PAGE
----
Graduate Students Internship Experience and Its Impact on Practical Skills Development in LIS Education: A Survey.

Author:Edonkumoh, V. Ebiye


The dynamics of knowledge management and the demand for qualitative service delivery in the information-architecture by library employers in recent history has placed a growing demand for library and information science educators to have a service rethink toward closing in the gap that exists between theory and practice in librarianship. With the changing need of employers and the proliferation of related courses and programmes to librarianship, many changes have taken place in the field of librarianship (Okello-Obura and Kigongo-Bukenya, 2011). These changes have created a conflict of interest between library employers and library educators on best practices. Library employers want to hire librarians who can do the tasks needed by their particular institution, while LIS educators hope to cover theory and leave the training in particular tasks to the future employer (Bird and Crumpton, 2014). Graduate library students are not left out in this. They need to be exposed to the changing trends constantly occurring in librarianship. This onerous task can be achieved through the graduate internship programme.

Graduate students library internship programme otherwise known as industrial training (IT) simply refers to the process of training graduate students to enable them acquire more advanced practical skills in various sections of any given library under the guidance of an experienced supervisor in other to create the link that exists between theory and practice in librarianship. According to Rahman, Kahtun and Mezbah-ul-Islam (2008) an internship is a pre-professional work experience that provides students and recent graduates with the opportunity to gain experience in a particular career field. LIS Internships allow students in the master's and specialist degree programs to work in real world settings, guided by knowledgeable, experienced, and successful supervisors (Chambers, 2015).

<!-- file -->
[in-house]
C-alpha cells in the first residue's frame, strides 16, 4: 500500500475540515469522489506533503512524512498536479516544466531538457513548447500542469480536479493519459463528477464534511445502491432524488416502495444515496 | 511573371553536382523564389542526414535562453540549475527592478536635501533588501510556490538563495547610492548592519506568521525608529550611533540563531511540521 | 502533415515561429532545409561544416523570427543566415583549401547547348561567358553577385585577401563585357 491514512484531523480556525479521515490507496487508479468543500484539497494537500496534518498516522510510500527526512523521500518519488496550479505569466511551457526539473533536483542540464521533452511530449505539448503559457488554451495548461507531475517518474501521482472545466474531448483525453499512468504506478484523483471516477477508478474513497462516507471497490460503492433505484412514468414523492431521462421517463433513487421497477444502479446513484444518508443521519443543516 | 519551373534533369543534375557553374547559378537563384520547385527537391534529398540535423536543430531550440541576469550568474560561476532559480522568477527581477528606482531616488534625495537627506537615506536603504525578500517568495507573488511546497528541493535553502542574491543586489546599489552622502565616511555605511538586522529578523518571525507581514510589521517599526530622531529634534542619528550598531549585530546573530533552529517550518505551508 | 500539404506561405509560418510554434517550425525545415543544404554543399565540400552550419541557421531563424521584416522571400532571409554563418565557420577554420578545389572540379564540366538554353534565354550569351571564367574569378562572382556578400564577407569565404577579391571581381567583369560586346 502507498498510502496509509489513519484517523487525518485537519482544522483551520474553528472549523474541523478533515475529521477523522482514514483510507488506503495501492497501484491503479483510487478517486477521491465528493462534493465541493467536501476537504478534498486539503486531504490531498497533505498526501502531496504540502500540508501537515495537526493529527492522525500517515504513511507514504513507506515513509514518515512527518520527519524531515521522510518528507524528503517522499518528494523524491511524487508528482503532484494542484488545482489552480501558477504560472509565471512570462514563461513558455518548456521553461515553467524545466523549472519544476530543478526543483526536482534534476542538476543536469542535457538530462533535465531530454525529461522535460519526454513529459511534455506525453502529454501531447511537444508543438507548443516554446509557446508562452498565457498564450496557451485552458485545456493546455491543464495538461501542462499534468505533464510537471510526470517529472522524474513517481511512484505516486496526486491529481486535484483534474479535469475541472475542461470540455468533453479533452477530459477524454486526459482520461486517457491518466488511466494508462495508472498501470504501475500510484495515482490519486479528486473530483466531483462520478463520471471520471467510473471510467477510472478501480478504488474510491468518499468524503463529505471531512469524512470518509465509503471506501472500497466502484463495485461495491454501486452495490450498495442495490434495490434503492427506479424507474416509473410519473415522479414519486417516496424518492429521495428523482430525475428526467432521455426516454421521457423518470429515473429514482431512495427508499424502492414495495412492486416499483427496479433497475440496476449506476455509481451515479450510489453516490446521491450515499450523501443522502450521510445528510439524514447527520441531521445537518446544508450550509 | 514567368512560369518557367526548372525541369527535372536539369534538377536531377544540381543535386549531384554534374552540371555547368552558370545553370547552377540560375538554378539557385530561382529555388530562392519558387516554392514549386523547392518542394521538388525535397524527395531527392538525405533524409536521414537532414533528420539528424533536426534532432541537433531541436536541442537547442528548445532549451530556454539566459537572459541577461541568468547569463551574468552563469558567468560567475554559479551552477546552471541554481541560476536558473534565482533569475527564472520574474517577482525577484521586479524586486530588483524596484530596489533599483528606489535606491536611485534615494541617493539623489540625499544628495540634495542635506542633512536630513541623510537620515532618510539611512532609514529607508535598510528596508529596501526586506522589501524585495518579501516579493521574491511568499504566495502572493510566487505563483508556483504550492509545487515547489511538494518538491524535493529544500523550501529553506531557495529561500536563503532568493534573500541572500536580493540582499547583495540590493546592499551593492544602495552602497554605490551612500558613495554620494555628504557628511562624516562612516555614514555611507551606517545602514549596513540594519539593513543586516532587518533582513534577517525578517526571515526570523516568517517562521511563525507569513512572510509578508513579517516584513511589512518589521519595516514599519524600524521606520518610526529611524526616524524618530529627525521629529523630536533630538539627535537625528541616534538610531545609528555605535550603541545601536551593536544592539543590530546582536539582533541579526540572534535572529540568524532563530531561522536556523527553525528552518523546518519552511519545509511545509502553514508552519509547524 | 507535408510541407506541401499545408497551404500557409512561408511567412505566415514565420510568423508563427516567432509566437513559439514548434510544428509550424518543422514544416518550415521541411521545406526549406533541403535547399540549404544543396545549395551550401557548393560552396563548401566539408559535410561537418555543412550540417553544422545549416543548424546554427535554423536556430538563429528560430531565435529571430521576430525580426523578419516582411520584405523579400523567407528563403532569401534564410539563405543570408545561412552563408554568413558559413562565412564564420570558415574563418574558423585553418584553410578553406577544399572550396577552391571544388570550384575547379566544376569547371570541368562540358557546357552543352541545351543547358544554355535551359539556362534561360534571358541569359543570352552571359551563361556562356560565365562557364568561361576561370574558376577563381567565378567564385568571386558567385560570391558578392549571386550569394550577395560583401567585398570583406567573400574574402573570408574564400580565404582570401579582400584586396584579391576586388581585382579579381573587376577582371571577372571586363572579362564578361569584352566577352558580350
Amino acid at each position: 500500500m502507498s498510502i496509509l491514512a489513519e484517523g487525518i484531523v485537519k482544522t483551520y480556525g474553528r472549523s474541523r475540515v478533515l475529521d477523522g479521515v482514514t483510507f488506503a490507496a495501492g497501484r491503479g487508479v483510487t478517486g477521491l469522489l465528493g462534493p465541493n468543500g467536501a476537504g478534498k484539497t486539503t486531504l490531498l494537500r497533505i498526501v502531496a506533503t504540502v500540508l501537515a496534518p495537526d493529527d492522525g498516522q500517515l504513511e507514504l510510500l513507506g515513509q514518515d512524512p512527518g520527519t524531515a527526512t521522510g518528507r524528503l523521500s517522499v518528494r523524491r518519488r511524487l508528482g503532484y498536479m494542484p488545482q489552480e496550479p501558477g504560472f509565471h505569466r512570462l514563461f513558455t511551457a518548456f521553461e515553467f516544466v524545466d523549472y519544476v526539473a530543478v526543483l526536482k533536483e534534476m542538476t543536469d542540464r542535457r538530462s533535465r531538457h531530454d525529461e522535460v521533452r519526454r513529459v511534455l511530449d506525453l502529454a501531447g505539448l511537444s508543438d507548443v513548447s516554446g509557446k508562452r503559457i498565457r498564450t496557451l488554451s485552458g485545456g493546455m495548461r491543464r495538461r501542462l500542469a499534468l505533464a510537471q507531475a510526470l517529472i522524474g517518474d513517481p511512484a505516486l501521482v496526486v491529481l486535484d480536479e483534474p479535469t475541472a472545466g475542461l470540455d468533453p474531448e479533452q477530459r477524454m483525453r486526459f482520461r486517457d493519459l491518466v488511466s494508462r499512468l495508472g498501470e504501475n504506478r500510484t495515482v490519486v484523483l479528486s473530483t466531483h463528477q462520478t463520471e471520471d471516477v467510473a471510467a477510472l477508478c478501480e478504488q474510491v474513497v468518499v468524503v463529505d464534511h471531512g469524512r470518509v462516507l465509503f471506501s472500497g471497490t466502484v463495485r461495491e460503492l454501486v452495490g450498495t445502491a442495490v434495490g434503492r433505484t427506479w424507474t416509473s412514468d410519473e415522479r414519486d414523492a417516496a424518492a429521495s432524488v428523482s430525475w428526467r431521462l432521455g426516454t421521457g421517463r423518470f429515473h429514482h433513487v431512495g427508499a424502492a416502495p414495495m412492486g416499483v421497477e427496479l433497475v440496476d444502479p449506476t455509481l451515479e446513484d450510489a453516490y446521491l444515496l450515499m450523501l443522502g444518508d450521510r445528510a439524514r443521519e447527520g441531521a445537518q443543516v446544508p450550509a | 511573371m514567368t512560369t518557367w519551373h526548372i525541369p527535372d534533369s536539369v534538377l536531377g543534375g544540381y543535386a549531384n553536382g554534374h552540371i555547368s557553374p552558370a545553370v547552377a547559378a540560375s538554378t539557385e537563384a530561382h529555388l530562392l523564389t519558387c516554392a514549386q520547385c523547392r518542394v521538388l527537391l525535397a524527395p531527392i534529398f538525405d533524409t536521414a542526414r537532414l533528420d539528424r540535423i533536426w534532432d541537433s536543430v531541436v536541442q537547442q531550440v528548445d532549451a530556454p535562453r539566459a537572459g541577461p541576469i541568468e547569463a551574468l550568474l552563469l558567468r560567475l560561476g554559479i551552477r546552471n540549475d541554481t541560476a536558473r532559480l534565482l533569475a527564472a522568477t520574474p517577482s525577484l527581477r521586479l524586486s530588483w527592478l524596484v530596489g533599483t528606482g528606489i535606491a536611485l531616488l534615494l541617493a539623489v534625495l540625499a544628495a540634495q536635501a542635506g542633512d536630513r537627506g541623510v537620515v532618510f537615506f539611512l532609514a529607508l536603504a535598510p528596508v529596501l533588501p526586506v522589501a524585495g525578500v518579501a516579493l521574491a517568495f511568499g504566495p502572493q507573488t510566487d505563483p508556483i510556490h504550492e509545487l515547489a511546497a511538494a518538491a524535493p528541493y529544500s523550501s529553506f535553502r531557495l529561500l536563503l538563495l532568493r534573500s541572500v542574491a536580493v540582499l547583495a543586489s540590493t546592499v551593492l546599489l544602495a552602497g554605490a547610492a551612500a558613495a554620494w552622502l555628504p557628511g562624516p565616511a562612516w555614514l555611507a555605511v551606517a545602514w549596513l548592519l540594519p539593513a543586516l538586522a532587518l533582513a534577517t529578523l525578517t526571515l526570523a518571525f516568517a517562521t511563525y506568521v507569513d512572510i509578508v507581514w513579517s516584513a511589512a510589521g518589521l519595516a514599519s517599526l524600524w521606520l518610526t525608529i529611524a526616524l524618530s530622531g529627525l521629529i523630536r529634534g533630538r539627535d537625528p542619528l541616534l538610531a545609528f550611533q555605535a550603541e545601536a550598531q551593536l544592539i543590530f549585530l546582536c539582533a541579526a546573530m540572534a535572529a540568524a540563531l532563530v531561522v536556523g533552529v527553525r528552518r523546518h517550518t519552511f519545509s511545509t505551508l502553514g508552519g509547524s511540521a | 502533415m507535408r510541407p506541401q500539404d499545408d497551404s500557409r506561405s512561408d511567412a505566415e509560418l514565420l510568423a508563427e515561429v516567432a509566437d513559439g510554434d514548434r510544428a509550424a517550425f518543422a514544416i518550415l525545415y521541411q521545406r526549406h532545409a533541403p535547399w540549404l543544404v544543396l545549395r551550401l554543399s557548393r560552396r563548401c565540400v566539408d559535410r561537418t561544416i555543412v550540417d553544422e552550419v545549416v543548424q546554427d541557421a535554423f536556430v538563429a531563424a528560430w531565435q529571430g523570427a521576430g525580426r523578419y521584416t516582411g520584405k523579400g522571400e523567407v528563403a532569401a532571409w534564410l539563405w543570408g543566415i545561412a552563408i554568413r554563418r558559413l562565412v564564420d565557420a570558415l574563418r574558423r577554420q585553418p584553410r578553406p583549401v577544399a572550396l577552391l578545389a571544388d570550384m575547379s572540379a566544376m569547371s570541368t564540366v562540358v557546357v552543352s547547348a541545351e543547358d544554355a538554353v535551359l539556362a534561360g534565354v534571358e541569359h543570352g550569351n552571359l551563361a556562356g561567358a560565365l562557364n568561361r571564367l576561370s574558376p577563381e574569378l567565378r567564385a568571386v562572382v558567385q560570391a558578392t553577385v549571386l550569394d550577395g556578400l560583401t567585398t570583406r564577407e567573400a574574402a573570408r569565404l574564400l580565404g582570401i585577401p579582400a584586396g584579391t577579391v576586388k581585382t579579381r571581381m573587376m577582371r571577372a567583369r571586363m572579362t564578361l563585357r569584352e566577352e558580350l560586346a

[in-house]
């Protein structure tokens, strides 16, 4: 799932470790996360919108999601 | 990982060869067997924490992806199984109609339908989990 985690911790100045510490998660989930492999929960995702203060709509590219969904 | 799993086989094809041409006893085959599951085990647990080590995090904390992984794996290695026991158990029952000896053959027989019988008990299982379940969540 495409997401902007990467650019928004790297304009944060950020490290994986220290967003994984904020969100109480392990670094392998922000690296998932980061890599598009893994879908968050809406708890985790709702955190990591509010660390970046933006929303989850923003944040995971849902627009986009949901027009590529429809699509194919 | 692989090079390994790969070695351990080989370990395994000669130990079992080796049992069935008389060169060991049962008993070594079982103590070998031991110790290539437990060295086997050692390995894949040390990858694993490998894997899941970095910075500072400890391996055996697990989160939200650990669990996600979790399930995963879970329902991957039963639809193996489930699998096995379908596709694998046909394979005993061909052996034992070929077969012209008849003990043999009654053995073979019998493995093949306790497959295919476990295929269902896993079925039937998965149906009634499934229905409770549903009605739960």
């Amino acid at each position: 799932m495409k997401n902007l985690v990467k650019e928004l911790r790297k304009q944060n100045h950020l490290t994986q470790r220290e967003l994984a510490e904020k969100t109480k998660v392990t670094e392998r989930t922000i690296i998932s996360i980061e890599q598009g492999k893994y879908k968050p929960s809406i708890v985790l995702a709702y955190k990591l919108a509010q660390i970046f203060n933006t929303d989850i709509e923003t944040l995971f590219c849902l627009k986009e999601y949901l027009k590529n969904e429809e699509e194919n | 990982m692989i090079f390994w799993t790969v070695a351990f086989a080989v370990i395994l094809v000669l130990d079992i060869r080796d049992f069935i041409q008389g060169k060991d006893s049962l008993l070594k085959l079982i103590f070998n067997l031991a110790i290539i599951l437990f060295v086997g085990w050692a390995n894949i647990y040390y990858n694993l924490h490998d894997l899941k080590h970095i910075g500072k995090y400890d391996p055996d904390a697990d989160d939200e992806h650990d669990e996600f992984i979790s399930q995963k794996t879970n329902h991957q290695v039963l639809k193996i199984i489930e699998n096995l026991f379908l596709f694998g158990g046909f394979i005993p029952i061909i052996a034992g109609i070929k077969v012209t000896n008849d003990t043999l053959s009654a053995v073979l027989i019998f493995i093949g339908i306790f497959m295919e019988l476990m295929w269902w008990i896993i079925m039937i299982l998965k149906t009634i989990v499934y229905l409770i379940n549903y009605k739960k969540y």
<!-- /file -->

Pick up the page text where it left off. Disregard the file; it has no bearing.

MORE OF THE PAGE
Practical skills development is one of the bedrocks of any given profession and it is a sine qua none to the continuous survival and growth of any profession including LIS profession. Practical skills development in Library and Information Science is related to performing high powered tasks in other to master the arts and craft of the diverse areas of librarianship and information science. According to Ochiagha (1995) practical knowledge is learning without which mastery of an area of knowledge may be too difficult to achieve. Practical knowledge involves developing skills through the use of tools or equipment to perform tasks that are related to a field of study (Ugwuanyi and Ezema, 2010). Through the internship programme, graduate students are exposed to their relevant occupational areas in real library work situation. During the programme, graduate students are expected to have good understanding between theory and practice and develop good work habits and make informed choices of the various sections/divisions of the library when given the opportunity in the future. According to Oyedele (1995) that during the training programme the student learn to assume responsibilities, develop the knowledge and attitudes required for successful job performances, cultivate good work habits and explore the fields in which their career interests lies in other to determine their suitability. The library internship programme is generally skill oriented and requires the graduate students to acquire the required skill in the appropriate library environment. In other to effectively acquire the skills, training must occur in the appropriate environment (Chambers 2015).